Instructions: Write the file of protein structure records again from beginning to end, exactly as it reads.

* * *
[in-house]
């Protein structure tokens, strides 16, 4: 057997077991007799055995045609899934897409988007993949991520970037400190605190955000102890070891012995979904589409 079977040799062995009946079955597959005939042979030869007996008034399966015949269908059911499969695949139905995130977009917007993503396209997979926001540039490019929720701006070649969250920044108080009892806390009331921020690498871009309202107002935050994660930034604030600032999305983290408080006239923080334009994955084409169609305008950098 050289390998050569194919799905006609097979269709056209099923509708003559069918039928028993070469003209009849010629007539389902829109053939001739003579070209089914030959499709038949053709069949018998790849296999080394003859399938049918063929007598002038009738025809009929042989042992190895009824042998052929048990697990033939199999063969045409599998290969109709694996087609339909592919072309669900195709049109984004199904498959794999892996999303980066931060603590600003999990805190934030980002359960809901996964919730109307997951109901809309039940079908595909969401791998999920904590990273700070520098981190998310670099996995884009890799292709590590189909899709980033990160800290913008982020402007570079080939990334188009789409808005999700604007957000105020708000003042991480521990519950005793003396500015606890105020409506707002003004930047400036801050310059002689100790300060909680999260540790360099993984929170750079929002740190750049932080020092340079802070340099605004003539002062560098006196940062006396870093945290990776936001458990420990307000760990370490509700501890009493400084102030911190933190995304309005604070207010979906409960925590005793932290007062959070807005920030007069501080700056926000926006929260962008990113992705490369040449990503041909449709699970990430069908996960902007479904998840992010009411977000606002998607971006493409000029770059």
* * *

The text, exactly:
[in-house]
């Protein structure tokens, strides 16, 4: 057997077991007799055995045609899934897409988007993949991520970037400190605190955000102890070891012995979904589409 079977040799062995009946079955597959005939042979030869007996008034399966015949269908059911499969695949139905995130977009917007993503396209997979926001540039490019929720701006070649969250920044108080009892806390009331921020690498871009309202107002935050994660930034604030600032999305983290408080006239923080334009994955084409169609305008950098 050289390998050569194919799905006609097979269709056209099923509708003559069918039928028993070469003209009849010629007539389902829109053939001739003579070209089914030959499709038949053709069949018998790849296999080394003859399938049918063929007598002038009738025809009929042989042992190895009824042998052929048990697990033939199999063969045409599998290969109709694996087609339909592919072309669900195709049109984004199904498959794999892996999303980066931060603590600003999990805190934030980002359960809901996964919730109307997951109901809309039940079908595909969401791998999920904590990273700070520098981190998310670099996995884009890799292709590590189909899709980033990160800290913008982020402007570079080939990334188009789409808005999700604007957000105020708000003042991480521990519950005793003396500015606890105020409506707002003004930047400036801050310059002689100790300060909680999260540790360099993984929170750079929002740190750049932080020092340079802070340099605004003539002062560098006196940062006396870093945290990776936001458990420990307000760990370490509700501890009493400084102030911190933190995304309005604070207010979906409960925590005793932290007062959070807005920030007069501080700056926000926006929260962008990113992705490369040449990503041909449709699970990430069908996960902007479904998840992010009411977000606002998607971006493409000029770059």